We know Kerry and Cork have the people, the talent, and the ambition — and it is our job as a Government to offer the opportunities.

From today, the new Munster Technological University will help us on that journey. It will drive access, pursue excellence in teaching and learning, regional development, and will strengthen linkages with industry and the community, all of which will greatly enrich and enhance the South West.

As a unified and cohesive new entity, Munster Technological University can expand beyond individual hinterlands and become a force to be reckoned with nationally and internationally.

The journey to get to this point has been long, and it has not been easy — nor should it be any other way. The greatest prizes require the greatest efforts — but the rewards are significant.

The university will be led by the second-ever female university president in our State. Professor Maggie Cusack will take up her role from today and will steer the progress of MU.

Today is a good day for higher education, but we will not rest there. I want us to realise the regional development potential of TUs right across the country, and I am determined to see further TUs established in the South East, the Midlands and Mid West, and the North West.

We all want to ensure that this generation, so affected already by the Covid-19 phenomenon, has the opportunities many before them did not. We want to ensure they have the skillsets and qualifications to compete and succeed in a fast-changing, digitalised, and highly competitive world.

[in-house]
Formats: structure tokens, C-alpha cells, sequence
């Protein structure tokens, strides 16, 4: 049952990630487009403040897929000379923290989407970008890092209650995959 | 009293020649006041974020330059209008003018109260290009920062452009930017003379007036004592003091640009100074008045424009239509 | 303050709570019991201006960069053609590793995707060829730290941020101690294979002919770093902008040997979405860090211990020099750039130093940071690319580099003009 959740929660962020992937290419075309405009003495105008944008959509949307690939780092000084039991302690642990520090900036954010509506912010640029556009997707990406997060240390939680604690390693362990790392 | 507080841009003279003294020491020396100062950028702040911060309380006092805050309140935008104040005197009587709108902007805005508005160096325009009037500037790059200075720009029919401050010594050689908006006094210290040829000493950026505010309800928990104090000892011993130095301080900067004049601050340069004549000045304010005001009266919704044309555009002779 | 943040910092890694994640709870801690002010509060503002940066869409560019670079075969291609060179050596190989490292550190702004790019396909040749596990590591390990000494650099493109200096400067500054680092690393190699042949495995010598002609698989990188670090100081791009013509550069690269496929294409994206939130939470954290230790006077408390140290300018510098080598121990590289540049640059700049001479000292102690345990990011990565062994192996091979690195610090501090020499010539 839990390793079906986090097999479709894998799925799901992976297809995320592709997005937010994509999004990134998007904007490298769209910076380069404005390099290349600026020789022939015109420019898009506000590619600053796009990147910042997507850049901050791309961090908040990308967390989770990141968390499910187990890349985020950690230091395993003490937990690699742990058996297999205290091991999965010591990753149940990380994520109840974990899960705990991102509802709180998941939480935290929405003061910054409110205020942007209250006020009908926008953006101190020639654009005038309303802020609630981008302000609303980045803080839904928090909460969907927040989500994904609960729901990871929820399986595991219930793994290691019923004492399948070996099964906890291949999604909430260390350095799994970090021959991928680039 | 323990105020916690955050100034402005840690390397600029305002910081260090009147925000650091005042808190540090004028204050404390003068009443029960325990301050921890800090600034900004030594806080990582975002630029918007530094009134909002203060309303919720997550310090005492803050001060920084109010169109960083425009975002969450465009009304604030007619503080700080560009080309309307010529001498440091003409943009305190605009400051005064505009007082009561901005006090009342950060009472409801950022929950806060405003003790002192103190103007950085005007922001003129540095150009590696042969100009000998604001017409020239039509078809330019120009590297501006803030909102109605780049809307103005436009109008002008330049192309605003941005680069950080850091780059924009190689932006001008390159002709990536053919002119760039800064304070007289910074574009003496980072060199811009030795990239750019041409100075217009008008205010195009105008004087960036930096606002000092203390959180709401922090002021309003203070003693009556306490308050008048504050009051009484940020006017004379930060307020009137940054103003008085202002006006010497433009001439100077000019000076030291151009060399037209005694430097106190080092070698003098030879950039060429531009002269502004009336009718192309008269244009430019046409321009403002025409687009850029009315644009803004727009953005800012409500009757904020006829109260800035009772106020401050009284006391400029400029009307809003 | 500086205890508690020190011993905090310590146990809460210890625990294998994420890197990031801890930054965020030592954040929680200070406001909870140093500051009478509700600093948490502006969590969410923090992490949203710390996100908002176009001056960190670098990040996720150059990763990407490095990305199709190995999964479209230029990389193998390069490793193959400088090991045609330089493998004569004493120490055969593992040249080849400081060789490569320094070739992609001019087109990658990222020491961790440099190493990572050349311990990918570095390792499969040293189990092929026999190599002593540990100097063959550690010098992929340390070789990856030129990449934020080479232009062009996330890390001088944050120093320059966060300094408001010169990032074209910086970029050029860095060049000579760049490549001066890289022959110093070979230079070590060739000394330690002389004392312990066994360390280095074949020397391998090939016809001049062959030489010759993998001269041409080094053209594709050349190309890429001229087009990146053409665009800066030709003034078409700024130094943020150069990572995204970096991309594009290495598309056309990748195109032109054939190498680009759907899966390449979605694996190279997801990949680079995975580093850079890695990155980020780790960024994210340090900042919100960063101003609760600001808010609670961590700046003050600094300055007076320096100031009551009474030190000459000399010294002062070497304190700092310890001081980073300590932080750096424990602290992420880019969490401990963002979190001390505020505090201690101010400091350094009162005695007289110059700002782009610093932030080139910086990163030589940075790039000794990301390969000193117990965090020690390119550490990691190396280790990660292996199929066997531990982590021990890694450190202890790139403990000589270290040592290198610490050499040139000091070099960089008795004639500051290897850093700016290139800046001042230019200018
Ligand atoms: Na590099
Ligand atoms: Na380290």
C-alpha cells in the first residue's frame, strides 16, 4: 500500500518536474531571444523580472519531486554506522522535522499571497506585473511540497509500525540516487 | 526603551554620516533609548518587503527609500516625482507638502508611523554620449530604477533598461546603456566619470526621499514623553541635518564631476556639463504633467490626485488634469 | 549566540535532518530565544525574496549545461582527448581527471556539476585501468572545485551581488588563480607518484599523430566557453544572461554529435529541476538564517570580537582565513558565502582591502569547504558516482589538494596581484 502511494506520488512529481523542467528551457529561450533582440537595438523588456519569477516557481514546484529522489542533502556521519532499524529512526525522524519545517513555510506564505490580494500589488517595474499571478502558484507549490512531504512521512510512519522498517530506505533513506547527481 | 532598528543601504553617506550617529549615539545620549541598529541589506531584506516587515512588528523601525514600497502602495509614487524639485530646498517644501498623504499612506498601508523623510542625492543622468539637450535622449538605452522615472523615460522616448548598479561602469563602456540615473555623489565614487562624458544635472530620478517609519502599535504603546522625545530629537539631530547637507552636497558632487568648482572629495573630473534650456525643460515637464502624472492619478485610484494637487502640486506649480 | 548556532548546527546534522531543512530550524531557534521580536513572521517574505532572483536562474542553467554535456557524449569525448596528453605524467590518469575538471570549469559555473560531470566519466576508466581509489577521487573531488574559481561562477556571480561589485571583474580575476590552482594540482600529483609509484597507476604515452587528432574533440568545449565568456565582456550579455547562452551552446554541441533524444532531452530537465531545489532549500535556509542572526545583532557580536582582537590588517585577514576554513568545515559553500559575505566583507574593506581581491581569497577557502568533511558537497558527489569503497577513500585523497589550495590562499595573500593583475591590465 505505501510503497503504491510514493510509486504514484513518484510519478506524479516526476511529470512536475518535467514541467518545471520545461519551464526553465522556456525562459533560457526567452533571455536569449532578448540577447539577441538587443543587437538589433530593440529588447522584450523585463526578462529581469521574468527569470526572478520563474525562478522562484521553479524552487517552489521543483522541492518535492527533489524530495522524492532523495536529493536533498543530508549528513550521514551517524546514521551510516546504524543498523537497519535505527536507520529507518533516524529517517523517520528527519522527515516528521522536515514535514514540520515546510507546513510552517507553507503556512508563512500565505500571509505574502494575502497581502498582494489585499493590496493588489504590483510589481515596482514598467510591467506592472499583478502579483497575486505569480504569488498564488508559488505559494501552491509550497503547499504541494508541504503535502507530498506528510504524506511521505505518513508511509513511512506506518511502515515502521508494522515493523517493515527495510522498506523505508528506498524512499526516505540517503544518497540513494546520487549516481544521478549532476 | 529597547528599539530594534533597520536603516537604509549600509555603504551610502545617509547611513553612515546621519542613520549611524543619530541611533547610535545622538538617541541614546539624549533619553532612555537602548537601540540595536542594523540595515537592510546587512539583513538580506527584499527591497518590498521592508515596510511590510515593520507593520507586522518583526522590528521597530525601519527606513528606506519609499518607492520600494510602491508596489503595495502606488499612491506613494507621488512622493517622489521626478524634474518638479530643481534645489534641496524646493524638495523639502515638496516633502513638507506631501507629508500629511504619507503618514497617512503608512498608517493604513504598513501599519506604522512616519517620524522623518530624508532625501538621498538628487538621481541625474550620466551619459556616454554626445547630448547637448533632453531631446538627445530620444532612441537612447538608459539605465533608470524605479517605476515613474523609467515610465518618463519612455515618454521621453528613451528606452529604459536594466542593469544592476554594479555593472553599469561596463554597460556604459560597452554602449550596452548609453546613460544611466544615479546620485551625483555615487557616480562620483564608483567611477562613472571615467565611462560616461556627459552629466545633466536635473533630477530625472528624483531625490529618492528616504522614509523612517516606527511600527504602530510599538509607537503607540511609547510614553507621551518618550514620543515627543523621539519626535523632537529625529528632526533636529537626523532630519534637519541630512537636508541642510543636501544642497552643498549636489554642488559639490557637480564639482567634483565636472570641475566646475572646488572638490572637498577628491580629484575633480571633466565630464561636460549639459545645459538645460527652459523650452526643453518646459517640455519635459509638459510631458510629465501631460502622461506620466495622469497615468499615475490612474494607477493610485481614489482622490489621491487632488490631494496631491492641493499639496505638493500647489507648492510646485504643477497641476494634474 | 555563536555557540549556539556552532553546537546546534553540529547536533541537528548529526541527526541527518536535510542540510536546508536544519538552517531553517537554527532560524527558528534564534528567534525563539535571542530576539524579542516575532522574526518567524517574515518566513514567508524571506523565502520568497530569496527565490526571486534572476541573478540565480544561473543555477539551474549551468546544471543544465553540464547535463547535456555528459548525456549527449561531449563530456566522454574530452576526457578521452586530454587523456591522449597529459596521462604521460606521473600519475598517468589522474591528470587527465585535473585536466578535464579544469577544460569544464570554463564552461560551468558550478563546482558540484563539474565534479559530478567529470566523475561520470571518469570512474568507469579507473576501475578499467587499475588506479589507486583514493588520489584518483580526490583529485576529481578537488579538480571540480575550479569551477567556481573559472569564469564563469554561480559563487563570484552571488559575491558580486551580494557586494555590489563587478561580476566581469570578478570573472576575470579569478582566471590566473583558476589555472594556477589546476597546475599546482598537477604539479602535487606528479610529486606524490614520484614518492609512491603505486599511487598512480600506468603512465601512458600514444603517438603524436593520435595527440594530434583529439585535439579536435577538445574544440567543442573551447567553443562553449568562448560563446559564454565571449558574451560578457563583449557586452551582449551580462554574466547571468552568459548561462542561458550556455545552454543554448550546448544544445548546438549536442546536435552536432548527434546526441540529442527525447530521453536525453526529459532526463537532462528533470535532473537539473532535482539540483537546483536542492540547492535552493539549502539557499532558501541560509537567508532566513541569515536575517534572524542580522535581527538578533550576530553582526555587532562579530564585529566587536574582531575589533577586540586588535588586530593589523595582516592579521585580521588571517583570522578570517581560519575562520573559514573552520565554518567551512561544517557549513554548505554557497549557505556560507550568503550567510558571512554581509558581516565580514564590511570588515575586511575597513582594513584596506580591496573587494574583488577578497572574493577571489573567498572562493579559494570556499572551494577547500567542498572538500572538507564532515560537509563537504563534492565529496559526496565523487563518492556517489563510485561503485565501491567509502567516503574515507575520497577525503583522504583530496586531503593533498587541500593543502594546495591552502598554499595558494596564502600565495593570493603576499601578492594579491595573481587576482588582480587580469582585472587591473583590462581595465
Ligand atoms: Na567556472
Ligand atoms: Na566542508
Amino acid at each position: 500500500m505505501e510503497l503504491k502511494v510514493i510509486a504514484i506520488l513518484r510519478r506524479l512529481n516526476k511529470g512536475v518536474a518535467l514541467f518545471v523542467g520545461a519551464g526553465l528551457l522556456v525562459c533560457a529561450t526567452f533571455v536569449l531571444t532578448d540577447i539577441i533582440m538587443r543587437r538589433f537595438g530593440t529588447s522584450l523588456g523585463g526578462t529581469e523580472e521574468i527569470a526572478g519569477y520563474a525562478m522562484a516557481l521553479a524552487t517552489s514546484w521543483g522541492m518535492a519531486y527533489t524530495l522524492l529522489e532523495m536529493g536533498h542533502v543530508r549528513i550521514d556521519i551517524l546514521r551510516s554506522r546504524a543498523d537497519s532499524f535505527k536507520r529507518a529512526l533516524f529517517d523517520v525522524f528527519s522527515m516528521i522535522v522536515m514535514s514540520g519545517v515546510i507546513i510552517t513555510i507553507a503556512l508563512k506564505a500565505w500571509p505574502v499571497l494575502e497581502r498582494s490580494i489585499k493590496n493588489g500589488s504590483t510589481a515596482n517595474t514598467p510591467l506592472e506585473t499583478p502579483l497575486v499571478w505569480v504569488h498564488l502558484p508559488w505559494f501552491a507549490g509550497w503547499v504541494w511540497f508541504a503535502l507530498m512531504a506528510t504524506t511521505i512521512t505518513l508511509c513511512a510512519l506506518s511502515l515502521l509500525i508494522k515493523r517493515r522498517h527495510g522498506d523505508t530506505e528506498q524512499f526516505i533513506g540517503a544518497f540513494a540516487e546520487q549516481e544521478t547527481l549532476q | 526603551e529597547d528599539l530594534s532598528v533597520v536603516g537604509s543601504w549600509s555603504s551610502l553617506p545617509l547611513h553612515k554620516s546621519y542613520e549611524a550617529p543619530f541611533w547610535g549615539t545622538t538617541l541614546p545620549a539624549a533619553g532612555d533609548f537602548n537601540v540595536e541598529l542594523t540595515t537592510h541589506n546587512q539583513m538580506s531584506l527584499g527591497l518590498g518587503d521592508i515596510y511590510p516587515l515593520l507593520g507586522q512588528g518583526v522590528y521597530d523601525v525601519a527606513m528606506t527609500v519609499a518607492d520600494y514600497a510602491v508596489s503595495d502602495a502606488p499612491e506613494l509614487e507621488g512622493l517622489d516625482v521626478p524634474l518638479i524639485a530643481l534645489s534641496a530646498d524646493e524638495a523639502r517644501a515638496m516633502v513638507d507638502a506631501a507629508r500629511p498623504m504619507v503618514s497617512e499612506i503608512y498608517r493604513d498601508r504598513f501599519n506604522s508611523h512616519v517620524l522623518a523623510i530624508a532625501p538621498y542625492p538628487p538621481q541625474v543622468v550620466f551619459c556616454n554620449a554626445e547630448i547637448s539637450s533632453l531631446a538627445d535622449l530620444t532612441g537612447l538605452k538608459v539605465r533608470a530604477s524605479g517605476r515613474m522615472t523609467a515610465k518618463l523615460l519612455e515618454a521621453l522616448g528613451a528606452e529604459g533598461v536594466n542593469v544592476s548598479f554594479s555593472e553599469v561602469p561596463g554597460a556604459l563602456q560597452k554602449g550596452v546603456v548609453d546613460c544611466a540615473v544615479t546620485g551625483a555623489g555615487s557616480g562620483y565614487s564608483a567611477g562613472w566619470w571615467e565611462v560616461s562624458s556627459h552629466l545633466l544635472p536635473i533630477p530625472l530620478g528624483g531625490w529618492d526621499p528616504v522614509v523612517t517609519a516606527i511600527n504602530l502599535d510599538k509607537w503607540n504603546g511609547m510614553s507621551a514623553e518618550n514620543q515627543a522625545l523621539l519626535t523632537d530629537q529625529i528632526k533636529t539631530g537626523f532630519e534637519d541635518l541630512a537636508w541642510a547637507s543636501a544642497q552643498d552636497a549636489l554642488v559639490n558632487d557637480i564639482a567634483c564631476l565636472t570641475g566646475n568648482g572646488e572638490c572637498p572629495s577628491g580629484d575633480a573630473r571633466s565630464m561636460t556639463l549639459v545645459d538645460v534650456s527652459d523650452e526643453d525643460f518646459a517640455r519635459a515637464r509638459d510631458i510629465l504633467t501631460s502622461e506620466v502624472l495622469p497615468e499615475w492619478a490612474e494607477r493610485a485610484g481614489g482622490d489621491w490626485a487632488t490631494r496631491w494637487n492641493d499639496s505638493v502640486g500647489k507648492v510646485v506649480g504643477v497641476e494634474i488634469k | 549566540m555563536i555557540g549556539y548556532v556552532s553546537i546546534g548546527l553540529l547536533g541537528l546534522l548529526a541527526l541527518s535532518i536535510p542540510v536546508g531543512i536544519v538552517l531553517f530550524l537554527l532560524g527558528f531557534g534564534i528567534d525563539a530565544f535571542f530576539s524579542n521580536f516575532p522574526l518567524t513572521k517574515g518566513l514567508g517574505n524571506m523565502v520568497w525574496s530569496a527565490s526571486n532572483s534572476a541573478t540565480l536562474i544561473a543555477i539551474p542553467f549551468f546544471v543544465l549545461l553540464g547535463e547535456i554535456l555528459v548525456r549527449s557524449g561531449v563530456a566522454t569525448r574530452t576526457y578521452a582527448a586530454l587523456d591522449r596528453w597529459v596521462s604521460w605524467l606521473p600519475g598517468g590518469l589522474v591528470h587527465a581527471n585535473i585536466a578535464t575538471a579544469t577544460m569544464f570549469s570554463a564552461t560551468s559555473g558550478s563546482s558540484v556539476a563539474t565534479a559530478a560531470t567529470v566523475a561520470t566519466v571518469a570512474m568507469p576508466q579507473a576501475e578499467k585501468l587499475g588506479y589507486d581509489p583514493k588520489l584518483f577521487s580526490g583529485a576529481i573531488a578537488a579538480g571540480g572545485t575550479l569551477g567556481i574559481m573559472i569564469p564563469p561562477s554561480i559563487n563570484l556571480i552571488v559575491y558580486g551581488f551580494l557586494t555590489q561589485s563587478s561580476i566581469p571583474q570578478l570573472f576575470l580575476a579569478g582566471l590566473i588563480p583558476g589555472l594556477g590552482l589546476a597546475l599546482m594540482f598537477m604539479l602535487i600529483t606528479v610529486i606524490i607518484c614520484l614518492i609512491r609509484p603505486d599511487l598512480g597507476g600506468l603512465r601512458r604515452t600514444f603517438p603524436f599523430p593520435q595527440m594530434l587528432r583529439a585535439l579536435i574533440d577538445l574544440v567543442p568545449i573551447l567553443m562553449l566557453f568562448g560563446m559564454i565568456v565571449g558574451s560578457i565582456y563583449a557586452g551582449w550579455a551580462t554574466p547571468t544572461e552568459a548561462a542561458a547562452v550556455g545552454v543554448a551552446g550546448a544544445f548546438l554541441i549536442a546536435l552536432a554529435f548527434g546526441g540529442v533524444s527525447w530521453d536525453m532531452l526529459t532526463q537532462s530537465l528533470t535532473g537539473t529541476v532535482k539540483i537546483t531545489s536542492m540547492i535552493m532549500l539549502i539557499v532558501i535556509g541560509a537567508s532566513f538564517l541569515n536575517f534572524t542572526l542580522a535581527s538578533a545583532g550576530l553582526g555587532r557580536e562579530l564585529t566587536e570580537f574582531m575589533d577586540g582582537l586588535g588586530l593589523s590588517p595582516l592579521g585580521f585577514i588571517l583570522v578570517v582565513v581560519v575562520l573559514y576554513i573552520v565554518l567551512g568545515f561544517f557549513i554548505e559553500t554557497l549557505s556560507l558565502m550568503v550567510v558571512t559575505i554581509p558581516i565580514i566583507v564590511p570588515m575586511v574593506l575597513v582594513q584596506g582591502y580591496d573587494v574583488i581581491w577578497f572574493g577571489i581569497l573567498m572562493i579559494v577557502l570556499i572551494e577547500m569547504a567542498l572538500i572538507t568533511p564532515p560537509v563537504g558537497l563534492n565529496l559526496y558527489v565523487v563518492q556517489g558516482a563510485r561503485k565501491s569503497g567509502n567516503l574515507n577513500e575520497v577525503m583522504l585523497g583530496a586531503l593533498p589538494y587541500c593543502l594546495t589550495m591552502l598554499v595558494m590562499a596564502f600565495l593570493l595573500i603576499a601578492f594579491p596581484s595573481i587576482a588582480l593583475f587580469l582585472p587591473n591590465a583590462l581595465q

We want to ensure they can study and develop as individuals in an environment that is welcoming and engaging, which has state-of-the-art facilities, which will teach them core values and the ability to work together, to solve problems and to contribute to wider society.

This is what the Munster Technological University offers in the South West, working alongside other fine institutions in the sector regionally, nationally, and internationally — not as a competitor, but as an equal partner, contributor and collaborator.

I would like to thank all concerned — the staff and students of both IT Tralee and Cork IT, a wide variety of stakeholders in the South West, the international advisory panel, Higher Education Authority, Qualifications and Quality Assurance Authority of Ireland, and the department, all of whom played a key role, statutory and non-statutory, in getting the fledgeling new university to this point of establishment.

I want to thank the people of Cork and Kerry and those in the surrounding area for their support in getting us this far. I know it is not often the people of Cork and Kerry find themselves shouting for the same team. But such is the importance of this project.

The horizon is full of hope and promise, but for today, it is a moment to celebrate for your region and to look forward to this exciting venture together.

Simon Harris TD is Minister for Further and Higher Education, Research, Innovation and Science